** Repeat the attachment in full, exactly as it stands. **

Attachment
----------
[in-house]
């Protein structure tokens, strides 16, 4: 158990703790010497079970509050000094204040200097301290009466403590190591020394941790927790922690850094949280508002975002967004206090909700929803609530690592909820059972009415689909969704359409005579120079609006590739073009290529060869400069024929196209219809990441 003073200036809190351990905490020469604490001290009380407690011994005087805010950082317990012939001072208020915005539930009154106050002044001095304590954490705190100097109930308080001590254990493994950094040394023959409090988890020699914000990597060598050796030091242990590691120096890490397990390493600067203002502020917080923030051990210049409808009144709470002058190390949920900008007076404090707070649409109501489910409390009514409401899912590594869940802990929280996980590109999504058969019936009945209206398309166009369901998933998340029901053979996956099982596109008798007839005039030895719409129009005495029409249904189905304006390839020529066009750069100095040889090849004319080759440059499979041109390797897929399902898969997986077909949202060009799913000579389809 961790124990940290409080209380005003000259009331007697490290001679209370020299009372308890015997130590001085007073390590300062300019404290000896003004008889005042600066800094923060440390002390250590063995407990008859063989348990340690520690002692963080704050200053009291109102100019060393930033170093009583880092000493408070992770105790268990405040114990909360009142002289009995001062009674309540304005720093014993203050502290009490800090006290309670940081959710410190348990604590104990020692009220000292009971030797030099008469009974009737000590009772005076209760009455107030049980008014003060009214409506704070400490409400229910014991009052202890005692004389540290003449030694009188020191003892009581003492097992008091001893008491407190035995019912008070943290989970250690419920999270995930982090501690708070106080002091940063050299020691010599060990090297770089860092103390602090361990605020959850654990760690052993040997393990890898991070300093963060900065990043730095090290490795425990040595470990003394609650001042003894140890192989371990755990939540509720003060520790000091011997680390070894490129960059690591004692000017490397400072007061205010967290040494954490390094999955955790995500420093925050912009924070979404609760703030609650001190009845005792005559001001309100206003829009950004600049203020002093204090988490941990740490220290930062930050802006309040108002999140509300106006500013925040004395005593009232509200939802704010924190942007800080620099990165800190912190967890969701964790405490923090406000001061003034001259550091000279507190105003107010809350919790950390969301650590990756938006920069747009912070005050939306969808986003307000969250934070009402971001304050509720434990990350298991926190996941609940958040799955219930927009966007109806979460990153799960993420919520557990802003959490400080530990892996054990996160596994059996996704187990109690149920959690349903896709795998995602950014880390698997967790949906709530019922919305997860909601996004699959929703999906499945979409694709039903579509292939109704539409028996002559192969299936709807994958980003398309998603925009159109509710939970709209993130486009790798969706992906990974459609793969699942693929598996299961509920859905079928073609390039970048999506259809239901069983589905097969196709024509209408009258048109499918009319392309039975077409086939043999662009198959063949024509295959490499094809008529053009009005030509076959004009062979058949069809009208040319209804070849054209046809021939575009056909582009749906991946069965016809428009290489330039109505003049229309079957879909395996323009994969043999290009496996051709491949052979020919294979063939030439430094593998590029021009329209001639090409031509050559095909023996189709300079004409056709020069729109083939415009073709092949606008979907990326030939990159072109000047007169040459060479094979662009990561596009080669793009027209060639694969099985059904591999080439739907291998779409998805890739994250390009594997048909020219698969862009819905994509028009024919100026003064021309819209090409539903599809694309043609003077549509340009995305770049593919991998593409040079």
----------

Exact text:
[in-house]
């Protein structure tokens, strides 16, 4: 158990703790010497079970509050000094204040200097301290009466403590190591020394941790927790922690850094949280508002975002967004206090909700929803609530690592909820059972009415689909969704359409005579120079609006590739073009290529060869400069024929196209219809990441 003073200036809190351990905490020469604490001290009380407690011994005087805010950082317990012939001072208020915005539930009154106050002044001095304590954490705190100097109930308080001590254990493994950094040394023959409090988890020699914000990597060598050796030091242990590691120096890490397990390493600067203002502020917080923030051990210049409808009144709470002058190390949920900008007076404090707070649409109501489910409390009514409401899912590594869940802990929280996980590109999504058969019936009945209206398309166009369901998933998340029901053979996956099982596109008798007839005039030895719409129009005495029409249904189905304006390839020529066009750069100095040889090849004319080759440059499979041109390797897929399902898969997986077909949202060009799913000579389809 961790124990940290409080209380005003000259009331007697490290001679209370020299009372308890015997130590001085007073390590300062300019404290000896003004008889005042600066800094923060440390002390250590063995407990008859063989348990340690520690002692963080704050200053009291109102100019060393930033170093009583880092000493408070992770105790268990405040114990909360009142002289009995001062009674309540304005720093014993203050502290009490800090006290309670940081959710410190348990604590104990020692009220000292009971030797030099008469009974009737000590009772005076209760009455107030049980008014003060009214409506704070400490409400229910014991009052202890005692004389540290003449030694009188020191003892009581003492097992008091001893008491407190035995019912008070943290989970250690419920999270995930982090501690708070106080002091940063050299020691010599060990090297770089860092103390602090361990605020959850654990760690052993040997393990890898991070300093963060900065990043730095090290490795425990040595470990003394609650001042003894140890192989371990755990939540509720003060520790000091011997680390070894490129960059690591004692000017490397400072007061205010967290040494954490390094999955955790995500420093925050912009924070979404609760703030609650001190009845005792005559001001309100206003829009950004600049203020002093204090988490941990740490220290930062930050802006309040108002999140509300106006500013925040004395005593009232509200939802704010924190942007800080620099990165800190912190967890969701964790405490923090406000001061003034001259550091000279507190105003107010809350919790950390969301650590990756938006920069747009912070005050939306969808986003307000969250934070009402971001304050509720434990990350298991926190996941609940958040799955219930927009966007109806979460990153799960993420919520557990802003959490400080530990892996054990996160596994059996996704187990109690149920959690349903896709795998995602950014880390698997967790949906709530019922919305997860909601996004699959929703999906499945979409694709039903579509292939109704539409028996002559192969299936709807994958980003398309998603925009159109509710939970709209993130486009790798969706992906990974459609793969699942693929598996299961509920859905079928073609390039970048999506259809239901069983589905097969196709024509209408009258048109499918009319392309039975077409086939043999662009198959063949024509295959490499094809008529053009009005030509076959004009062979058949069809009208040319209804070849054209046809021939575009056909582009749906991946069965016809428009290489330039109505003049229309079957879909395996323009994969043999290009496996051709491949052979020919294979063939030439430094593998590029021009329209001639090409031509050559095909023996189709300079004409056709020069729109083939415009073709092949606008979907990326030939990159072109000047007169040459060479094979662009990561596009080669793009027209060639694969099985059904591999080439739907291998779409998805890739994250390009594997048909020219698969862009819905994509028009024919100026003064021309819209090409539903599809694309043609003077549509340009995305770049593919991998593409040079």